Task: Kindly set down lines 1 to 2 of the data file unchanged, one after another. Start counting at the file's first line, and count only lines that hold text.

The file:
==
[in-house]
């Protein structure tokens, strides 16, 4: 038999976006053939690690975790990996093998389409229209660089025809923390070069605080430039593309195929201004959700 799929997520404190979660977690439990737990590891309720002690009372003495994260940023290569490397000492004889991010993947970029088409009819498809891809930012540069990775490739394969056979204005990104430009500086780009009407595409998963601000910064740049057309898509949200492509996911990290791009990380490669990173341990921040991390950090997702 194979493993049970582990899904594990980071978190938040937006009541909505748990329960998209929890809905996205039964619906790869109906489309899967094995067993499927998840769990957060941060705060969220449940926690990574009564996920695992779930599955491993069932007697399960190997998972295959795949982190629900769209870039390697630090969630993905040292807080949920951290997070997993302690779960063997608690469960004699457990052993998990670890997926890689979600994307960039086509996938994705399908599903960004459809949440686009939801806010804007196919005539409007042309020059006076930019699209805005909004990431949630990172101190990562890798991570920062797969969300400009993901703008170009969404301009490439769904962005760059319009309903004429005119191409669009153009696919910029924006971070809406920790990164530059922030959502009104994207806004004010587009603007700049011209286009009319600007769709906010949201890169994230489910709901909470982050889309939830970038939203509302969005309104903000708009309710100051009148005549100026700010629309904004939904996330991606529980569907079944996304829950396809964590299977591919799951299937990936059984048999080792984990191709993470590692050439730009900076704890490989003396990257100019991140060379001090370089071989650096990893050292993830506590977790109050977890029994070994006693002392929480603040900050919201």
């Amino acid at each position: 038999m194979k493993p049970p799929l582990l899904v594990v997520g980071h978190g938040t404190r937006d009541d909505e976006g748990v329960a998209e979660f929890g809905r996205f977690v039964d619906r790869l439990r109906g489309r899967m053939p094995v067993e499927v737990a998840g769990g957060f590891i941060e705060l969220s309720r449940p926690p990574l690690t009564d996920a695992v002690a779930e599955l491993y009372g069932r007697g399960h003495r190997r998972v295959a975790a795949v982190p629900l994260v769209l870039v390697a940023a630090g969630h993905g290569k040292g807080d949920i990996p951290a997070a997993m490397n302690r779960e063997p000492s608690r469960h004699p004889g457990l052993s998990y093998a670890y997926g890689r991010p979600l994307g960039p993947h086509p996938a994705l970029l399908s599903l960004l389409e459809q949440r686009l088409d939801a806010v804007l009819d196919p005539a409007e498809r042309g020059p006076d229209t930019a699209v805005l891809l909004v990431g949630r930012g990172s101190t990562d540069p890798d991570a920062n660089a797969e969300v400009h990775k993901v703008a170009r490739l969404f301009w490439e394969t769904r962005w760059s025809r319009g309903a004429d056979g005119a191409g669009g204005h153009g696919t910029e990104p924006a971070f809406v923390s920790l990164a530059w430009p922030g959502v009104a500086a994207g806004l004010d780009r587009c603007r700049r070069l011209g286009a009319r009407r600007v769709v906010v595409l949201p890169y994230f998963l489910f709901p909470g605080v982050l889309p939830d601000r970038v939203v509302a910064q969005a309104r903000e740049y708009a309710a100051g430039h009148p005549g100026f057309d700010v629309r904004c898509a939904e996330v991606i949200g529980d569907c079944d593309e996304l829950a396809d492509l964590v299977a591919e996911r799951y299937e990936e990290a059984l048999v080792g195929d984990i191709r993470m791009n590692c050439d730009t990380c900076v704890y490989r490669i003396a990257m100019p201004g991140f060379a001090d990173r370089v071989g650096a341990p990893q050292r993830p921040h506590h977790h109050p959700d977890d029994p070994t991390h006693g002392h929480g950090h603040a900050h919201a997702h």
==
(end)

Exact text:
[in-house]
């Protein structure tokens, strides 16, 4: 038999976006053939690690975790990996093998389409229209660089025809923390070069605080430039593309195929201004959700 799929997520404190979660977690439990737990590891309720002690009372003495994260940023290569490397000492004889991010993947970029088409009819498809891809930012540069990775490739394969056979204005990104430009500086780009009407595409998963601000910064740049057309898509949200492509996911990290791009990380490669990173341990921040991390950090997702 194979493993049970582990899904594990980071978190938040937006009541909505748990329960998209929890809905996205039964619906790869109906489309899967094995067993499927998840769990957060941060705060969220449940926690990574009564996920695992779930599955491993069932007697399960190997998972295959795949982190629900769209870039390697630090969630993905040292807080949920951290997070997993302690779960063997608690469960004699457990052993998990670890997926890689979600994307960039086509996938994705399908599903960004459809949440686009939801806010804007196919005539409007042309020059006076930019699209805005909004990431949630990172101190990562890798991570920062797969969300400009993901703008170009969404301009490439769904962005760059319009309903004429005119191409669009153009696919910029924006971070809406920790990164530059922030959502009104994207806004004010587009603007700049011209286009009319600007769709906010949201890169994230489910709901909470982050889309939830970038939203509302969005309104903000708009309710100051009148005549100026700010629309904004939904996330991606529980569907079944996304829950396809964590299977591919799951299937990936059984048999080792984990191709993470590692050439730009900076704890490989003396990257100019991140060379001090370089071989650096990893050292993830506590977790109050977890029994070994006693002392929480603040900050919201």